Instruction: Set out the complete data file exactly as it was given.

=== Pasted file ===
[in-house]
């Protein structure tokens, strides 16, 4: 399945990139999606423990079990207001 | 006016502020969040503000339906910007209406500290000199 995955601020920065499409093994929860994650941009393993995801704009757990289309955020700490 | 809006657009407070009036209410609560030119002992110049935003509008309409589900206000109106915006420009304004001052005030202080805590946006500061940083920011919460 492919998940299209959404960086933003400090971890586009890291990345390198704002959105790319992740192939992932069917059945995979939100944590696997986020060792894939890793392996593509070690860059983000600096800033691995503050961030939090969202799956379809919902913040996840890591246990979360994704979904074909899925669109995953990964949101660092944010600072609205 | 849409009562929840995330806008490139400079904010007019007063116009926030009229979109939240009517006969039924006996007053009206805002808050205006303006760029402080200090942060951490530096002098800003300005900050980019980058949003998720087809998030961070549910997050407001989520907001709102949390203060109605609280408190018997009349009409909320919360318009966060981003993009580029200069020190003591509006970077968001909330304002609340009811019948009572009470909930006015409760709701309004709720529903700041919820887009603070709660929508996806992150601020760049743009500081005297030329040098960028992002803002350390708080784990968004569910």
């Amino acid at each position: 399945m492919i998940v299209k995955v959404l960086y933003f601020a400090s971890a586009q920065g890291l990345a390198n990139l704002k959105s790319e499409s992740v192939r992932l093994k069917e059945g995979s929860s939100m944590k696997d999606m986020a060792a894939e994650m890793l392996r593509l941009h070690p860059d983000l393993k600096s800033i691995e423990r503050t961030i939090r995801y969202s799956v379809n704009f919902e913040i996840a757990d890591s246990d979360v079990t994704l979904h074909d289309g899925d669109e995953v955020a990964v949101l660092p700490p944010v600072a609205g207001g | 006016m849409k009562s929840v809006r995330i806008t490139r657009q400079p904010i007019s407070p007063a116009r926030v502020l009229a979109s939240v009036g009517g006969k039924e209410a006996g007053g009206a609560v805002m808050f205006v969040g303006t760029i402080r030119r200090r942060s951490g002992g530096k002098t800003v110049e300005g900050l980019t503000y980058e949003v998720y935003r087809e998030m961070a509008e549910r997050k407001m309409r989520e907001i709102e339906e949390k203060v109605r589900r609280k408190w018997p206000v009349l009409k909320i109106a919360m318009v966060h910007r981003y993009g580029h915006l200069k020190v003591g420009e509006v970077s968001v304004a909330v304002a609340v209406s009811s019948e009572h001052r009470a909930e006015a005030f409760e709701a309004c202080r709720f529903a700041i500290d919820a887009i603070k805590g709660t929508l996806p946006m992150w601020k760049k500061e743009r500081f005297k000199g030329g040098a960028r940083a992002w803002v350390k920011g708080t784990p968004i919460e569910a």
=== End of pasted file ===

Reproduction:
[in-house]
């Protein structure tokens, strides 16, 4: 399945990139999606423990079990207001 | 006016502020969040503000339906910007209406500290000199 995955601020920065499409093994929860994650941009393993995801704009757990289309955020700490 | 809006657009407070009036209410609560030119002992110049935003509008309409589900206000109106915006420009304004001052005030202080805590946006500061940083920011919460 492919998940299209959404960086933003400090971890586009890291990345390198704002959105790319992740192939992932069917059945995979939100944590696997986020060792894939890793392996593509070690860059983000600096800033691995503050961030939090969202799956379809919902913040996840890591246990979360994704979904074909899925669109995953990964949101660092944010600072609205 | 849409009562929840995330806008490139400079904010007019007063116009926030009229979109939240009517006969039924006996007053009206805002808050205006303006760029402080200090942060951490530096002098800003300005900050980019980058949003998720087809998030961070549910997050407001989520907001709102949390203060109605609280408190018997009349009409909320919360318009966060981003993009580029200069020190003591509006970077968001909330304002609340009811019948009572009470909930006015409760709701309004709720529903700041919820887009603070709660929508996806992150601020760049743009500081005297030329040098960028992002803002350390708080784990968004569910």
């Amino acid at each position: 399945m492919i998940v299209k995955v959404l960086y933003f601020a400090s971890a586009q920065g890291l990345a390198n990139l704002k959105s790319e499409s992740v192939r992932l093994k069917e059945g995979s929860s939100m944590k696997d999606m986020a060792a894939e994650m890793l392996r593509l941009h070690p860059d983000l393993k600096s800033i691995e423990r503050t961030i939090r995801y969202s799956v379809n704009f919902e913040i996840a757990d890591s246990d979360v079990t994704l979904h074909d289309g899925d669109e995953v955020a990964v949101l660092p700490p944010v600072a609205g207001g | 006016m849409k009562s929840v809006r995330i806008t490139r657009q400079p904010i007019s407070p007063a116009r926030v502020l009229a979109s939240v009036g009517g006969k039924e209410a006996g007053g009206a609560v805002m808050f205006v969040g303006t760029i402080r030119r200090r942060s951490g002992g530096k002098t800003v110049e300005g900050l980019t503000y980058e949003v998720y935003r087809e998030m961070a509008e549910r997050k407001m309409r989520e907001i709102e339906e949390k203060v109605r589900r609280k408190w018997p206000v009349l009409k909320i109106a919360m318009v966060h910007r981003y993009g580029h915006l200069k020190v003591g420009e509006v970077s968001v304004a909330v304002a609340v209406s009811s019948e009572h001052r009470a909930e006015a005030f409760e709701a309004c202080r709720f529903a700041i500290d919820a887009i603070k805590g709660t929508l996806p946006m992150w601020k760049k500061e743009r500081f005297k000199g030329g040098a960028r940083a992002w803002v350390k920011g708080t784990p968004i919460e569910a």